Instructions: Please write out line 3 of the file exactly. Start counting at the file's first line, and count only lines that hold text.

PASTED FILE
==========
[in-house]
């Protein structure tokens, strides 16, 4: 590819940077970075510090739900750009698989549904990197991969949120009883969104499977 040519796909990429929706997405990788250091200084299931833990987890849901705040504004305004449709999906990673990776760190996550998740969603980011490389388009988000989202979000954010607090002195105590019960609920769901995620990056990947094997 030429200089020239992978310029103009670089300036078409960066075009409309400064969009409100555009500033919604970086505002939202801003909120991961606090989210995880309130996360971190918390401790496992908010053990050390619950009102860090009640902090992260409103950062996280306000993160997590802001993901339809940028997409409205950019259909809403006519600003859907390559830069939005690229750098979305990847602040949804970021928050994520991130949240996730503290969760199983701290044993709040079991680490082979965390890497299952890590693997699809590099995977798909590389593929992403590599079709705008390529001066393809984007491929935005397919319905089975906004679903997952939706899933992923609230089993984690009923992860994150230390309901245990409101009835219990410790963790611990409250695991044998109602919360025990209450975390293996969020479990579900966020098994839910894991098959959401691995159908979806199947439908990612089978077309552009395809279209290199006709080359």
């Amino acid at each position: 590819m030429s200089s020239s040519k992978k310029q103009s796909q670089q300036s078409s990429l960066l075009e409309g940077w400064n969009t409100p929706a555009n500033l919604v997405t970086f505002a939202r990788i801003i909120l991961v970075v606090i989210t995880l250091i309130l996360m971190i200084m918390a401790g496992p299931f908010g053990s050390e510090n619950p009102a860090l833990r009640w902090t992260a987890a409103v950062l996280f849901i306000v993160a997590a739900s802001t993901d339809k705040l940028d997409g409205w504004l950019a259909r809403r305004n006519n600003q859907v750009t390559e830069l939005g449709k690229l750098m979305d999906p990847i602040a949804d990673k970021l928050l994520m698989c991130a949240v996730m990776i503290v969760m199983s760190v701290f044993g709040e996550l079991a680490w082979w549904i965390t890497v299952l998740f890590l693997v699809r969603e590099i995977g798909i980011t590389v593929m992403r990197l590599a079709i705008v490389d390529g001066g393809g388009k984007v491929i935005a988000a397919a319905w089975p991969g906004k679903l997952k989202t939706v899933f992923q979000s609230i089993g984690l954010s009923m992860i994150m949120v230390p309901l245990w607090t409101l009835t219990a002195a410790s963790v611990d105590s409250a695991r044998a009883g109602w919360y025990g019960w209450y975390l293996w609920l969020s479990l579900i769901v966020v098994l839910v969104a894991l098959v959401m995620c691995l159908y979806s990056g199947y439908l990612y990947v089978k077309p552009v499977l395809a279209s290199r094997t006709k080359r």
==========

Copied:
């Amino acid at each position: 590819m030429s200089s020239s040519k992978k310029q103009s796909q670089q300036s078409s990429l960066l075009e409309g940077w400064n969009t409100p929706a555009n500033l919604v997405t970086f505002a939202r990788i801003i909120l991961v970075v606090i989210t995880l250091i309130l996360m971190i200084m918390a401790g496992p299931f908010g053990s050390e510090n619950p009102a860090l833990r009640w902090t992260a987890a409103v950062l996280f849901i306000v993160a997590a739900s802001t993901d339809k705040l940028d997409g409205w504004l950019a259909r809403r305004n006519n600003q859907v750009t390559e830069l939005g449709k690229l750098m979305d999906p990847i602040a949804d990673k970021l928050l994520m698989c991130a949240v996730m990776i503290v969760m199983s760190v701290f044993g709040e996550l079991a680490w082979w549904i965390t890497v299952l998740f890590l693997v699809r969603e590099i995977g798909i980011t590389v593929m992403r990197l590599a079709i705008v490389d390529g001066g393809g388009k984007v491929i935005a988000a397919a319905w089975p991969g906004k679903l997952k989202t939706v899933f992923q979000s609230i089993g984690l954010s009923m992860i994150m949120v230390p309901l245990w607090t409101l009835t219990a002195a410790s963790v611990d105590s409250a695991r044998a009883g109602w919360y025990g019960w209450y975390l293996w609920l969020s479990l579900i769901v966020v098994l839910v969104a894991l098959v959401m995620c691995l159908y979806s990056g199947y439908l990612y990947v089978k077309p552009v499977l395809a279209s290199r094997t006709k080359r």